Mayor Wilson opened the public hearing.

William Harlan, a Board representative of the Harlan National Family, requested postponement on the change to the El Nido zoning.  He provided the history of the Harlan House.  He requested that the House be protected and made available for the public.  He stated that this issue will be considered at the national Harlan Family meeting in July.  He urged the City to work with the family to find a site and relocate the House.

Jonathan Winslow, ZKS Real Estate, asked for clarification on the land use for the North Camino Ramon Specific Plan (NCRSP) as a Mixed Use district.  He questioned if Office is included in the Mixed Use designation.  He asked if the existing Office uses will be allowed under the NCRSP.  He commented that the General Plan 2030 was very clear and readable.  Ms. Chamberlain responded that Office is included in Mixed Use.  Office is a nonresidential category in the Mixed Use General Plan district.  

Jerry Cole, resident and president of the Oak Creek and Greystone Ranch Home Owners Association, stated his support for retaining the property as a park.  He stated that, at the March 10, 2010 Parks Commission meeting, there was virtually no community support for changing the El Nido zoning from Parks to High Density.  There are safety and traffic problems in the area.  He asked for the difference between medium and low medium density.  Ms Chamberlain stated that a high density designation would permit 9 to 21 units, medium density would permit 4 to 9 units, and low medium would be 2 to 4 units.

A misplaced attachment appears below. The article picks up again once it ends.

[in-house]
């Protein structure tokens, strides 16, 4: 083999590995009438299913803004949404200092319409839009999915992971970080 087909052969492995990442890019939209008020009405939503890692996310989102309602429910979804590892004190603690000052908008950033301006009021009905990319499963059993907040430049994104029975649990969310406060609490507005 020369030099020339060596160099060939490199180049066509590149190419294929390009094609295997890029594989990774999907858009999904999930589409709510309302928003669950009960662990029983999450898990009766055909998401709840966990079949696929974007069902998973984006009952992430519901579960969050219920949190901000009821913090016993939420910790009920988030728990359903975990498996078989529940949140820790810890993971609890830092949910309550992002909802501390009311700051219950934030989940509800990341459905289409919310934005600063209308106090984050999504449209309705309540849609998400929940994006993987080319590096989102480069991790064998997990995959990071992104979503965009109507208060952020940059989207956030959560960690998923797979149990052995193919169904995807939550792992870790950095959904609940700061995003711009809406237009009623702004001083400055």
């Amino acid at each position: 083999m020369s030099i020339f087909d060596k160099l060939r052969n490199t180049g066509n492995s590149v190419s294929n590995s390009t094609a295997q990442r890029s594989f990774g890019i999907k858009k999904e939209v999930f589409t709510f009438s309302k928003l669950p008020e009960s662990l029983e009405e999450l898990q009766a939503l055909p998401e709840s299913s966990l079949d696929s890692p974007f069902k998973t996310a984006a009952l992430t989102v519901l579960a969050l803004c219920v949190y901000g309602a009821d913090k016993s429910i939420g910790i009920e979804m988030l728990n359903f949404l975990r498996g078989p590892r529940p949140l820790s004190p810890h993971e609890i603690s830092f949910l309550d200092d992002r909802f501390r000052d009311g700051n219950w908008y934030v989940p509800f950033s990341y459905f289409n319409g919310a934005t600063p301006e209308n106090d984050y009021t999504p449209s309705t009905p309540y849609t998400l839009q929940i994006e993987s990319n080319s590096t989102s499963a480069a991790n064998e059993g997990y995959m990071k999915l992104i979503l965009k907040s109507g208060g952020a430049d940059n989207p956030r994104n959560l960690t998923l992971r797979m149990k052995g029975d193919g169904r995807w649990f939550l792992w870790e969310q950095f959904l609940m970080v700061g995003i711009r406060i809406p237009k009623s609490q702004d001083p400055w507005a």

Jim Blickenstaff, representing the Mt. Diablo Sierra Club, stated that the Harlan House represents a key component of San Ramon’s history and asked the City to find a way to preserve it.  He suggested that the El Nido amendment be evaluated separately from the General Plan.  He asked that the Council consider placing the General Plan update on the ballot so that the voters could decide whether or not to include the expansion of the City’s eastern boundary into the Tassajara Valley.  He believes that annexing the Tassajara Valley may result in an increase in the price of the land and eliminate the possibility of purchase by an entity that would preserve it as a rural or pastoral area.  Commissioner Kerger asked Mr. Blickenstaff if he wants another Dougherty Valley situation in the Tassajara Valley.  Mr. Blickenstaff stated that the County has demonstrated that it is getting out of the development business except for New Farm.  He stated that if the City does not expand the UGB, the City will have time to discover a way to preserve the Valley.  Planning Vice Chair Sachs stated that staff has analyzed the outcomes regarding expanding the UGB into Tassajara Valley.  One of which is the inability to impose Ordinance 197 on the land.  Mr. Blickenstaff stated that there has been serious development by the City on the hillsides in spite of Ordinance 197.  He expressed doubt that the City would apply Ordinance 197 in the Valley to maintain open space.